The Royalty Tiger Horse

The Royal Tiger Horse is gaited and colorful. Tigre's Royalty Stud Book, accepts only those horses that fully qualify as having inherited one of the middle gaits, ie, diagonal, square or lateral, and must show some characteristic of the Lp gene. The newborn filly on the right is supremely beautiful and exhibits most of the characteristics we are referring to. Mottled muzzle and genitalia. Roan patterning somewhere on her body. Sclera showing (whites of the eye like that of humans), and other Appaloosa characteristics depending on the particulars of coat pattern. Striped hooves are sometimes the only characteristic present and provided they appear below solid colored ankles (coronet bands and pasterns) they will be acceptable. The only exceptions Tigre makes is for foals born from two Royalty registered parents that automatically qualify as Royalty even though some are born without spots and may never develop spots. The presence of solid colored offspring is very important as it helps to keep good facial and genital pigmentation available. Here in the USA where summers can be brutal and bright, the Appaloosa gene causes horses to suffer from sunburn if too many depig- mented areas exists, especially around the eyes and muzzles. Spots on the solid colored foals will sometimes develop later but we can only be sure a copy of the Lp gene has been inherited if the foal at least has striped hooves.

Pheno-type (what a horse looks like) must also be of Iberian or Soulon type. Foals from one Royalty and one Heavenly, or outsider parent, will be evaluated for the appropriate registration and their ability to enhance the goals of Tigre considered.

This sweet little filly is a "Leapord Ghost Horse"

The ideal for this division is one that exhibits an uphill style of movement, in other words the horse has visible withers and the back is slightly angled back towards the croup. Royalty horses built the right way, will naturally perform one or more of the smooth middle gaits. Ghost Horses tend to favor a gait we have named the Glider Gait. Royalty horses are bred to excel in disciplines such as versatility classes, trail riding, western pleasure and competitive trail, plus difficult distance riding events. Their gaits can be compared to many modern day gaited breeds, and all three middle gaits exist. ie, the lateral stepping pace. the square running walk, or diagonal fox trot, all must exhibit a straight way of going ie, exaggerated rotation of limb or forced “lift” is undesirable. This breed has been modeled after long distance endurance riding horses that can stand up to the arduous rigors and challenges that country riding can present. Excessive rotation of limb or shoulder causes early fatigue and pain. Because of their angular build, Royalty registered horses work naturally off their hindquarters and demonstrate a ready willingness to move out in full middle gaits, naturally “on the bit,” and from a standing position. (photo of a “Near Leopard”)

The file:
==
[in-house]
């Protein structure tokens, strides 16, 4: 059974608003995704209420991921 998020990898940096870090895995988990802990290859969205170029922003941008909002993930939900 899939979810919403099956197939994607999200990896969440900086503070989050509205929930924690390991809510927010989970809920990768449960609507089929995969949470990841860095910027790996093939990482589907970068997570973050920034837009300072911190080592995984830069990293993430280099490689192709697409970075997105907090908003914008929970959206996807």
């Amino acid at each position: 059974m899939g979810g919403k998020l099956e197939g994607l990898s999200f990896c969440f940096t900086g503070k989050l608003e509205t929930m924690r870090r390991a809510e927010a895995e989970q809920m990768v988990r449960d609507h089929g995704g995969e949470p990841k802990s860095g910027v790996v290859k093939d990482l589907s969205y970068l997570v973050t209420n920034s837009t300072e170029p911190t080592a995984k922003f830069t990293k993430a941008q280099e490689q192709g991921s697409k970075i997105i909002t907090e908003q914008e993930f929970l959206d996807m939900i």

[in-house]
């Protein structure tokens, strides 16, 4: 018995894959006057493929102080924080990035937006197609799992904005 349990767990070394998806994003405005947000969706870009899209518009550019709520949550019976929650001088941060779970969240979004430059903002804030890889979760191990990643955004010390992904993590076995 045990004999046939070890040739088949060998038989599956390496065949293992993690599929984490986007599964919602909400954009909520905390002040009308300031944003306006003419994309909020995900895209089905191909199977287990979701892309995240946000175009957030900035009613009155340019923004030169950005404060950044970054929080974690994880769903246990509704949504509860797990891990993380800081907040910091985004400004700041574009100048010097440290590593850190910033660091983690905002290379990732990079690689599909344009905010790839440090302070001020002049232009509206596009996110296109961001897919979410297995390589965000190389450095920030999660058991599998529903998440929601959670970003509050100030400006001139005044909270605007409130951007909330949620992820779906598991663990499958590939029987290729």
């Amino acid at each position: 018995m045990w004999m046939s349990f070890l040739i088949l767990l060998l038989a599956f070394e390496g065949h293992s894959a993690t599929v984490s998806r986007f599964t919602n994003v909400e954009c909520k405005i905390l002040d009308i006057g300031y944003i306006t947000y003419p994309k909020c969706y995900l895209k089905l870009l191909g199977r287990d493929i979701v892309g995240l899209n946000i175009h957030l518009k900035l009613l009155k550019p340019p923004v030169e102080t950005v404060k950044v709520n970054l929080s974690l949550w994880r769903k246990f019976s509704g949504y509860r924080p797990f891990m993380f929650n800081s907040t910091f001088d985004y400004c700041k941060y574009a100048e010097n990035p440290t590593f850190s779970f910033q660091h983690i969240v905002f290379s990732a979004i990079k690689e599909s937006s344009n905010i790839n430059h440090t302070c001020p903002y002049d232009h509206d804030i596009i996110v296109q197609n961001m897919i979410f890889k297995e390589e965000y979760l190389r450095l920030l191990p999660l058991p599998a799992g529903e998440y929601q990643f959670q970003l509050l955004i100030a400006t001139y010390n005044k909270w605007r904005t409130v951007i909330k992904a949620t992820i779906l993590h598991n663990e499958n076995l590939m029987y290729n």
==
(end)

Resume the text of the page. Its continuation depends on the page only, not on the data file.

In appearance, the “original entry” horse (outsider wishing to register), should show a typical Iberian profile, with a substantial and naturally arched neck that bends at the second vertebrae. The withers should be moderate to high, the shoulders sloping back but at the same angle as their pasterns. The back should be of moderate length. Gaited horses exhibit shorter, straighter pasterns than trotters do.

The strongest middle gaiters will have a low tail set but will not be penalized for a higher one. A good length of body is also desirable. The strongest middle gait will be the judging criteria in all Royalty cases.

Legs and height of horses will range in refinement, but Tiger Horses should always be clean boned with average sized hooves, usually displaying more heel than 3-gaited horses do which should follow a direct line from the top of the pasterns to the ground.

The disposition of the Royalty Tiger horse should never be in question. These horses should be sociable and friendly to humans with a willingness to trust, and therefore learn quickly. Modeled after this ancient ceramic sculpture of a “Soulon,” a legendary Chinese horse from the T’Ang Dynasty (618-780), modern day Royalty horses number among the most exotic in the world, and come in a variety of colors and coat patterns, including leopards, blankets, and roans. All Royalty horses are born with strong middle gaits.